« Archives in September, 2010

Oracle Debuts Unbreakable Enterprise Kernel for Oracle Linux

Oracle has announced the availability of the Unbreakable Enterprise Kernel for Oracle Linux, a fast, modern, reliable kernel that is optimized for Oracle software and hardware. “Today’s hardware innovations are fast and frequent, making it very important that the Linux distributions evolve quickly to leverage the latest hardware,” said Wim Coekaerts, senior vice president of Linux and Virtualization Engineering at Oracle.

Don’t let the hype fool you. What Oracle has done is not new or innovative. What they have done is actually learned to compile their own kernel. Oracle actually bad mouthed Redhat for being behind and slowing them up in the Linux development. Yet Oracle didn’t mind using Redhat’s entire code base and charging you for support. The “new” kernel version that Oracle is promoting has been in use by Ubuntu for over a year.

Thank you Oracle for your contributions to the Linux community!

MS emergency fix plugs ASP.Net web development hole

Microsoft has released an out-of-cycle patch designed to address a serious flaw in its ASP.Net web application development toolkit.

The vulnerability, which has been under active attack for several weeks, creates a mechanism for attackers to read any file on a web application server. Microsoft rates the flaw as only “important”, while independent security watchers such the the SANS Institute’s Internet Storm Center say that rating underestimates the risk posed by the flaw to online shops built using Microsoft’s developer tools. The ISC has raised the InfoCon status of the flaw from green to yellow.

Read more…

The Rise of PDF Malware

Symantec has released a report on PDF malware titled “The Rise of PDF Malware”. It’s an interesting read with some good statistics and trends on the use of PDF files to exploit vulnerabilities.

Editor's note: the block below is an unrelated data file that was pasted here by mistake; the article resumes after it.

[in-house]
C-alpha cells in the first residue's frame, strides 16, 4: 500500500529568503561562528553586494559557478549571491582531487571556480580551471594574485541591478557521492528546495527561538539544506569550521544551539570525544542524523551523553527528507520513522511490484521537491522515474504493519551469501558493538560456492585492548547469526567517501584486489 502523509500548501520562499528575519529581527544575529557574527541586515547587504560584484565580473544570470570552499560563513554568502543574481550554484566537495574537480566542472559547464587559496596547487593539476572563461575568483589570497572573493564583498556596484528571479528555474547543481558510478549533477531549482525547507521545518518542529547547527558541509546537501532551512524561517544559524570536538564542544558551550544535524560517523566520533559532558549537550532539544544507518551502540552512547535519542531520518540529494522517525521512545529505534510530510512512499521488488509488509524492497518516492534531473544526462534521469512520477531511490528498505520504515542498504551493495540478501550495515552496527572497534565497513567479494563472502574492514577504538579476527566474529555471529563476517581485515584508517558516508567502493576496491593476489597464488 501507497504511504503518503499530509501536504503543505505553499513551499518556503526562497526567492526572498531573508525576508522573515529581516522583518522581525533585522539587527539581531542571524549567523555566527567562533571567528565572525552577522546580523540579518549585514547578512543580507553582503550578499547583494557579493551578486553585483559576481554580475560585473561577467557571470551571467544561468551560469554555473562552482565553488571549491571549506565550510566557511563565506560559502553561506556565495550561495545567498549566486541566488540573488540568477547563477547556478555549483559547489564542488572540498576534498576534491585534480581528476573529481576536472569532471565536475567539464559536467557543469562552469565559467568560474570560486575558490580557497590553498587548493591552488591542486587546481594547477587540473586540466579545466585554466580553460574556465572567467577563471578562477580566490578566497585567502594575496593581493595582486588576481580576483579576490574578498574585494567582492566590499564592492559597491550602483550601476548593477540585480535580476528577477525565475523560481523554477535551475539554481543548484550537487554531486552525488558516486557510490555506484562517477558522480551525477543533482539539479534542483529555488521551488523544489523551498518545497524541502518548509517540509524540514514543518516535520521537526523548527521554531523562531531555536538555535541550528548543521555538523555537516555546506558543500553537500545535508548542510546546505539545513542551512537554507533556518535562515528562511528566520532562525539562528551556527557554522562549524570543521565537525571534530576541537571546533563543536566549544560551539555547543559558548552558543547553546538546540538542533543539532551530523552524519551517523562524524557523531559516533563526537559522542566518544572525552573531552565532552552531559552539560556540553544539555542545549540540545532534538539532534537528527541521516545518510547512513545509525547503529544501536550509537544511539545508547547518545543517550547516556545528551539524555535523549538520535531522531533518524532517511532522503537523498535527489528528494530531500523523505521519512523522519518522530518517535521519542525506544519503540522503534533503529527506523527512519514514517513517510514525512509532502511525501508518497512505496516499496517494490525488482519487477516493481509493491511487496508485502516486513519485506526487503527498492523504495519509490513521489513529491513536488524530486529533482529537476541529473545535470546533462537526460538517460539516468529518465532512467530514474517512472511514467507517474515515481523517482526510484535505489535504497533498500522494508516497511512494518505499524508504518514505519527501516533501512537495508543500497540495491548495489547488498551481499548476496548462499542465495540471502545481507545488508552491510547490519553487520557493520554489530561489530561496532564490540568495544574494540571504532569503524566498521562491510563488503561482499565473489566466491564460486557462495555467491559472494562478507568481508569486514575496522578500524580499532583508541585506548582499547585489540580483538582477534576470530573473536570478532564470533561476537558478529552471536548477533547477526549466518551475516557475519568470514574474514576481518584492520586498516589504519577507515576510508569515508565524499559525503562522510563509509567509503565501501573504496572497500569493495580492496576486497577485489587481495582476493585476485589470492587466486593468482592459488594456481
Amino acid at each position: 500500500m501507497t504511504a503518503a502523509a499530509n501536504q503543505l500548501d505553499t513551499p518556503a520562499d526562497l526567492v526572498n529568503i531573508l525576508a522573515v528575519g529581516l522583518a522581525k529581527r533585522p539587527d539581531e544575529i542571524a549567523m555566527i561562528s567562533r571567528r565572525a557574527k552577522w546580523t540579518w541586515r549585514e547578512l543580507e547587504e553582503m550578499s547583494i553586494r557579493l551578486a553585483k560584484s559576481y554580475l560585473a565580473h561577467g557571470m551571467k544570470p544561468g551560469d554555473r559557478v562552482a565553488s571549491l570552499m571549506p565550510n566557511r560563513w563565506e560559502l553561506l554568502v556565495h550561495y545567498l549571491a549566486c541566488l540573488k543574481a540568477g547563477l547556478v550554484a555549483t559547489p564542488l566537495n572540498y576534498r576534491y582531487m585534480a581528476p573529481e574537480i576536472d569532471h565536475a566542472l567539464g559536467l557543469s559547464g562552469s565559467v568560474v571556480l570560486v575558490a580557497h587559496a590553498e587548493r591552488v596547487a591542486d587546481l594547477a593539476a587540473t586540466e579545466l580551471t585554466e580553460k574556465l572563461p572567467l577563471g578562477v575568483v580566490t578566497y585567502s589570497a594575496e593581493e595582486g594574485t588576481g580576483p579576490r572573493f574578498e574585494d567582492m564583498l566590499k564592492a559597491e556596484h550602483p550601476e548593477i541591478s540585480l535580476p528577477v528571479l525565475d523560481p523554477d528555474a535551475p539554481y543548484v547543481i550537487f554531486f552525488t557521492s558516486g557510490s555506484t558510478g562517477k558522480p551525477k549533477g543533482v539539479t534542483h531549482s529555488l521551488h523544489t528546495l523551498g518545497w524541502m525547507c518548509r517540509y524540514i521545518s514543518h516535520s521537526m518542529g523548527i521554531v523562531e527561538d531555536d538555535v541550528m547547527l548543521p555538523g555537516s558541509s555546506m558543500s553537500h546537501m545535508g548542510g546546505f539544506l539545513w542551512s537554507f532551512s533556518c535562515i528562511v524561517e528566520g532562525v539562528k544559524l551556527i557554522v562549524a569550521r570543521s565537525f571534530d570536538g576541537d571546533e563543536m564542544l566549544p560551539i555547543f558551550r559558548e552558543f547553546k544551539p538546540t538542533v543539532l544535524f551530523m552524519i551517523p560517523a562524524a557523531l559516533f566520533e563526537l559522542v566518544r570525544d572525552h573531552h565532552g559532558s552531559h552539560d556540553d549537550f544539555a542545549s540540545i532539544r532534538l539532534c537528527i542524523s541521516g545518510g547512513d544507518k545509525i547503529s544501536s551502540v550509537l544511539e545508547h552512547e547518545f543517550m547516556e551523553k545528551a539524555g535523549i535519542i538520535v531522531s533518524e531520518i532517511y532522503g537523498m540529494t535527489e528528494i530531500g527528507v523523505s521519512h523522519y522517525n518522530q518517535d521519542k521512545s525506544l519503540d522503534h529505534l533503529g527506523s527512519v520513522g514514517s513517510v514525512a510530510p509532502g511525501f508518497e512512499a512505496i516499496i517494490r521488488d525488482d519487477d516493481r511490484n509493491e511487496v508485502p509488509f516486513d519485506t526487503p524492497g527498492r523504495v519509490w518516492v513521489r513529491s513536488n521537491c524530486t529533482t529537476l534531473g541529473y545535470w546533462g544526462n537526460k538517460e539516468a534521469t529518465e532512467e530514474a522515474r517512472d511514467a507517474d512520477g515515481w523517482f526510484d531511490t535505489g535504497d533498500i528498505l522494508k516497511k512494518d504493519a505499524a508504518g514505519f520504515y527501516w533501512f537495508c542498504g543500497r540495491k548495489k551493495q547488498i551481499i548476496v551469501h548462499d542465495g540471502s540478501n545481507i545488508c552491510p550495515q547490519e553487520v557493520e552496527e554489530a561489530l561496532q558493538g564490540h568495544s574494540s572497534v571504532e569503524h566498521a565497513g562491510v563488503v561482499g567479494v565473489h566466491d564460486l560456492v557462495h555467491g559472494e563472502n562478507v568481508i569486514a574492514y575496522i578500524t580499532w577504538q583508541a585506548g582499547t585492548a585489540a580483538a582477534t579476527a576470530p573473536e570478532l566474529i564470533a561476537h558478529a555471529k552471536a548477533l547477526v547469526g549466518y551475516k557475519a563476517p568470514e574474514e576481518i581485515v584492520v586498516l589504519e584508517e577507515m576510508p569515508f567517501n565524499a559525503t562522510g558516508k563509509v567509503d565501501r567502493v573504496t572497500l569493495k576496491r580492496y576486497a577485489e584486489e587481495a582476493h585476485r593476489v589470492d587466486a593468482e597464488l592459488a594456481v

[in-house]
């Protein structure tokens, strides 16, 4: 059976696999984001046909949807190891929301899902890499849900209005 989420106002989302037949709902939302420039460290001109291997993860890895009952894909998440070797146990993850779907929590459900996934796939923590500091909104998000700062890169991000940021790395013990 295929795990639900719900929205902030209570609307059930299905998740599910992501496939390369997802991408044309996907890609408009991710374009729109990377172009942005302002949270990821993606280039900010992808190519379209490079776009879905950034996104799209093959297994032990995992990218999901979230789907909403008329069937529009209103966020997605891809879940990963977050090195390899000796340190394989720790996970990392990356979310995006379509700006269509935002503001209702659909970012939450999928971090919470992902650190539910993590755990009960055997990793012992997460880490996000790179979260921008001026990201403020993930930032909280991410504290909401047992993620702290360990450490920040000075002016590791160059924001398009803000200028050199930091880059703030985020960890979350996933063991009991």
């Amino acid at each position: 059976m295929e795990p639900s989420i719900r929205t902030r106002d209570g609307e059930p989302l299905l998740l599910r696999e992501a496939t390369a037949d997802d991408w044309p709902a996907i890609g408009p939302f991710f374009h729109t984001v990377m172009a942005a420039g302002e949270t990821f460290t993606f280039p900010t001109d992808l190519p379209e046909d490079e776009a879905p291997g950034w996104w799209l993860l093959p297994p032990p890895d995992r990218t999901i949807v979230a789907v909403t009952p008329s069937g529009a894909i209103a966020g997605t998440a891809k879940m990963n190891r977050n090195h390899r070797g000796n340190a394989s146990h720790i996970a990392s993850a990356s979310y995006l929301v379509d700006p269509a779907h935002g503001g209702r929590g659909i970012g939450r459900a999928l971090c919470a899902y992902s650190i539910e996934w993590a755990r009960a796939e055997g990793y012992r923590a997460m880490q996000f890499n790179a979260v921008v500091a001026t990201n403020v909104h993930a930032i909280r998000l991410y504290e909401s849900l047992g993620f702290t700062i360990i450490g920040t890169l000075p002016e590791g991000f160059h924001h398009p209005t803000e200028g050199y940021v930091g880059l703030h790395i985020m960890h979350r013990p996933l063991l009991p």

Ironically, it is distributed as a PDF file.

Get the report here.

Facebookers Beware

Fake Facebook password reset email leads to fake AV.
Attackers continue to abuse users of social networking sites with spam or malicious emails and posts. Facebook seems to be a favorite for most attackers as it has a huge user base, and attackers are almost guaranteed to get their message propagated quickly. You know how it is. Your wall continues to get littered with posts from all your friends and family to check something out that they should have never check out in the first place.

Any way, this latest campaign is yet another way to end up with a fake AV. The user is presented with an email message which suggests opening the attached zip file, in order to retrieve a newly-created password due to supposed changes made to the user’s Facebook account.


Don’t open it!

Hostage Taker Besieges Discovery Channel, Posts Demands on Web

I was just watching this on the news.

The authorities were negotiating Wednesday with an armed man who has taken an unknown number of hostages who might have an explosive or “metallic device” at the Discovery Channel’s headquarters in Silver Spring, Maryland.

Most of the hundreds of employees, including children at an on-site daycare center, have been evacuated, police said. The station was airing its normal broadcast and no injuries were reported.

Police identified the suspect as James Lee.

According to a Wednesday update on the savetheplanetprotest.com website believed run by Lee, the suspect demanded that the Discovery Channel broadcast its “commitment to save the planet.”

Read more…

A Trojan hits Adobe Air Tweetdeck

Hackers have updated a Trojan virus that bypasses sandbox insecurity on Adobe Air apps like Tweet Deck.

We thought Adobe had learned its lesson with the dependently exploitable Flash but it looks like Trojan attacks on Air say otherwise. Senior tech consultant at Sophos, Graham Cluley blogged yesterday about a fake Tweetdeck update that preys on Twitter users. Hackers used the bank holiday weekend to get users to click on loaded links for the fake critical Tweetdeck update that was a Trojan.

“The tweets are being posted from hacked Twitter accounts, and do not link to a legitimate update for TweetDeck”, said Cluley. “Instead, unsuspecting users are putting themselves at risk of infection by a Trojan horse.”

Twitter sent out a safety update yesterday, warning users not to download anything. “We’re sending password resets to accounts posting a fake TweetDeck update; don’t download that file!”

I know I watch Twitter for all my update news. Not.